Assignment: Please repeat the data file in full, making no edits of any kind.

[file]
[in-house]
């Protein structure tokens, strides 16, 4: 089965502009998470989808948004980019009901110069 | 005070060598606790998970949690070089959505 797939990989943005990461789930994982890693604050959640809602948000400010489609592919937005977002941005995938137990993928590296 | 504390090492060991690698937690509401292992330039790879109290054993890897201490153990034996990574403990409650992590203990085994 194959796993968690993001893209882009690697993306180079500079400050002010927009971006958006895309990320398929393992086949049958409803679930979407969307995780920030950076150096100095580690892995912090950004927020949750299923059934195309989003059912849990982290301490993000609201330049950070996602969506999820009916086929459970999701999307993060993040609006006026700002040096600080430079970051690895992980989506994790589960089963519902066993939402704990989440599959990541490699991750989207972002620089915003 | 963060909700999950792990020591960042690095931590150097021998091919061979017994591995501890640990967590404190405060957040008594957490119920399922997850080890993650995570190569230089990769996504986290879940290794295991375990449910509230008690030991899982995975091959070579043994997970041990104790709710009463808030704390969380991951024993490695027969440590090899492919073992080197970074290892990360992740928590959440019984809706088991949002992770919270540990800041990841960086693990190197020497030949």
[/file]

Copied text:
[in-house]
């Protein structure tokens, strides 16, 4: 089965502009998470989808948004980019009901110069 | 005070060598606790998970949690070089959505 797939990989943005990461789930994982890693604050959640809602948000400010489609592919937005977002941005995938137990993928590296 | 504390090492060991690698937690509401292992330039790879109290054993890897201490153990034996990574403990409650992590203990085994 194959796993968690993001893209882009690697993306180079500079400050002010927009971006958006895309990320398929393992086949049958409803679930979407969307995780920030950076150096100095580690892995912090950004927020949750299923059934195309989003059912849990982290301490993000609201330049950070996602969506999820009916086929459970999701999307993060993040609006006026700002040096600080430079970051690895992980989506994790589960089963519902066993939402704990989440599959990541490699991750989207972002620089915003 | 963060909700999950792990020591960042690095931590150097021998091919061979017994591995501890640990967590404190405060957040008594957490119920399922997850080890993650995570190569230089990769996504986290879940290794295991375990449910509230008690030991899982995975091959070579043994997970041990104790709710009463808030704390969380991951024993490695027969440590090899492919073992080197970074290892990360992740928590959440019984809706088991949002992770919270540990800041990841960086693990190197020497030949």